The recent earthquake affecting the Izmir region of Turkey has been designated as a catastrophe event by Property Claim Services (PCS), a division of Verisk Analytics.
As a result of the designation, PCS will now analyse and track data collected from the insurance industry in the region, to derive an industry loss figure that will be reported back to users of its PCS Turkey service.
The magnitude 7.0 earthquake struck off the coast of Turkey on October 30th and devastated some areas, with significant property damage caused.
The earthquake also impacted some of the Greek islands, although damage here won’t be included in PCS’ industry loss assessment, as the quake falls under its PCS Turkey service.
It’s the first PCS Turkey designation of a catastrophe industry loss event since 2017, we understand.
The city of Izmir, Turkey was the region most affected by last week’s earthquake, with the nearly 3 million residents rocked by the quake and a significant amount of damage to property seen, with some buildings completely flattened.
Around 300 buildings experienced at least some structural damage it has been reported and the death toll stands above 110, with over 1,000 more injured by the earthquake.
While the overall loss to the global insurance and reinsurance industry is not expected to be significant, the impact to the local insurance market may be more acute.
Turkey’s insurance industry is expanding and for the sector this quake is expected to present a reasonable sized catastrophe loss.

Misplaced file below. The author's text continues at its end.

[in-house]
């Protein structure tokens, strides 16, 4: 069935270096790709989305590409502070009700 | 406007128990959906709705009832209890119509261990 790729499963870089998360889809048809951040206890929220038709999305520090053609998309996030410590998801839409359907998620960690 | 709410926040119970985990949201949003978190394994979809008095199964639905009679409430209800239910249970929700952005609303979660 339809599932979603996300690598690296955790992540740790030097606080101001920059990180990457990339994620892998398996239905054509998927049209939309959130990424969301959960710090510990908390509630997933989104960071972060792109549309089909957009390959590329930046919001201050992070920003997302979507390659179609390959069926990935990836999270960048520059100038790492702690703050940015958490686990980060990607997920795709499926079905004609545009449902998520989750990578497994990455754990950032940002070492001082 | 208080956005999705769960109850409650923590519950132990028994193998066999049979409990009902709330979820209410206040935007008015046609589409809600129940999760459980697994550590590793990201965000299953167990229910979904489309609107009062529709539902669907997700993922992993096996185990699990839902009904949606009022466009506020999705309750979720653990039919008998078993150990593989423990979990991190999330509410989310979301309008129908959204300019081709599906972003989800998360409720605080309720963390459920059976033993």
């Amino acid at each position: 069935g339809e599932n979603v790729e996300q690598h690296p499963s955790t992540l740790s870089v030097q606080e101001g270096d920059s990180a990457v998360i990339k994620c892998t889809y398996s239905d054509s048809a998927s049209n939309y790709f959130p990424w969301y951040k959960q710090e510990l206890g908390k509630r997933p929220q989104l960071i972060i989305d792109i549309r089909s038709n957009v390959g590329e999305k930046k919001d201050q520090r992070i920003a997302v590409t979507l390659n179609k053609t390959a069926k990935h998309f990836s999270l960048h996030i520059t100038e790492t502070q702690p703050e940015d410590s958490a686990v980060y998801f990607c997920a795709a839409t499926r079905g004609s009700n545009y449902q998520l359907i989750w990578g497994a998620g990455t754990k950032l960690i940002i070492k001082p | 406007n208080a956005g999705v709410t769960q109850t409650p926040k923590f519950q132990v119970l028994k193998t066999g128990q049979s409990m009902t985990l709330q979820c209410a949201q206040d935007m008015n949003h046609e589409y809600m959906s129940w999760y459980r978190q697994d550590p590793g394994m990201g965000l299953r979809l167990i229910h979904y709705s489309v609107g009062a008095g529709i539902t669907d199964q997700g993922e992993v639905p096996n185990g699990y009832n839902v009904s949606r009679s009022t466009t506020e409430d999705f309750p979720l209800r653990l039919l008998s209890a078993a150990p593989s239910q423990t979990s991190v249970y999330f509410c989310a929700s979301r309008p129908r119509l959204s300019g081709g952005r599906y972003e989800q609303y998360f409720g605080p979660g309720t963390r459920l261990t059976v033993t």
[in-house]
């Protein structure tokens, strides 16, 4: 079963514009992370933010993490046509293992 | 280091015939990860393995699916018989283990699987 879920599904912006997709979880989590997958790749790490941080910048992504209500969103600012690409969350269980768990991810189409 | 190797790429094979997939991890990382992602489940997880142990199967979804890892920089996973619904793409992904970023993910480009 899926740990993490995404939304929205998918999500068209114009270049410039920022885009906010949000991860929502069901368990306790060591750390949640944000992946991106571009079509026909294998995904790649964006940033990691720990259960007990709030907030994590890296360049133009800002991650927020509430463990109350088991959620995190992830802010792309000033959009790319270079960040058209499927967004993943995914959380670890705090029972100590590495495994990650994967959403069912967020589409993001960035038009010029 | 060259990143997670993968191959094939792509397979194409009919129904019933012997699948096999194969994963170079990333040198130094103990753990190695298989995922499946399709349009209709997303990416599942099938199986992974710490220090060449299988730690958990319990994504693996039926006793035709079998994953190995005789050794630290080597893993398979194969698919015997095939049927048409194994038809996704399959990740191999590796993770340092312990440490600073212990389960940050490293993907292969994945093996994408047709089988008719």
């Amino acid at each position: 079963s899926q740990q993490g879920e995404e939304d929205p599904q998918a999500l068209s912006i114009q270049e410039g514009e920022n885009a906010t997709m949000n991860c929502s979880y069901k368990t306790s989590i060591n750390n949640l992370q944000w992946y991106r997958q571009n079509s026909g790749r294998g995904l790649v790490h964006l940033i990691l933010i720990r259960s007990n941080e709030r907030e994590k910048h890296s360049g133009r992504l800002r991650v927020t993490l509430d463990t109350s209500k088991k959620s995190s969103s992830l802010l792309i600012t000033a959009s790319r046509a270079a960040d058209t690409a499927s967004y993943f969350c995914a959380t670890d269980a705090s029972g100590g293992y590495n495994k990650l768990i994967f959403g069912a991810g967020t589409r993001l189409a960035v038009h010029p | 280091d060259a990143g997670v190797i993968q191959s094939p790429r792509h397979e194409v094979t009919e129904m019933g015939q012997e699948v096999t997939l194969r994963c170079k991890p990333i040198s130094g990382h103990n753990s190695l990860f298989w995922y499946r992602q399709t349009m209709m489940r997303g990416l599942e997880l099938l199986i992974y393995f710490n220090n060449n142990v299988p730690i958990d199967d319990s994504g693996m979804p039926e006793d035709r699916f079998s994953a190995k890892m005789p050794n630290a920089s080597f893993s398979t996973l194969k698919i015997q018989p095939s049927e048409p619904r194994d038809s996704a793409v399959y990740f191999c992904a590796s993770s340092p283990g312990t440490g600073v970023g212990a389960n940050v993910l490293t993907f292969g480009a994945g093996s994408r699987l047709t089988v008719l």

PCS Turkey tracks catastrophe losses that threaten more than 30 million lira (US $3mn) of insurance market losses, providing a valuable service to the country as its insurance market grows, as well as a useful data source for the global reinsurance market and any firms looking to enter into industry loss risk transfer, reinsurance or retrocession arrangements focused on Turkish perils.
Ted Gregory, director of operations, PCS, told us, “This is the fourth PCS Turkey catastrophe designation since we went live with the service in 2016, and it’s the first earthquake since then. We’re already in the process of working our methodology in collaboration with the Istanbul Underwriting Center and the Turkish insurance industry. Izmir is the third largest city in Turkey, and the recent catastrophe event is its first since a 2012 flood event reported under PCS Turkey. Our goal is to help the local insurance industry during this tragedy, and those affected remain in the PCS team’s thoughts.”
Tom Johansmeyer, Head of PCS added, “The fact that we’ve averaged approximately a catastrophe every year since launching PCS Turkey shows how important it is for a loss reporting platform to be active in the country – and to have the right reporting criteria. A lower reporting threshold, coverage for motor physical damage, and inclusion of all natural and manmade perils is crucial for effective loss reporting in Turkey. It’s worth remembering that, before the recent tragedy in Izmir, PCS Turkey reported on terror and hail events, neither of which featured in our historical database.”
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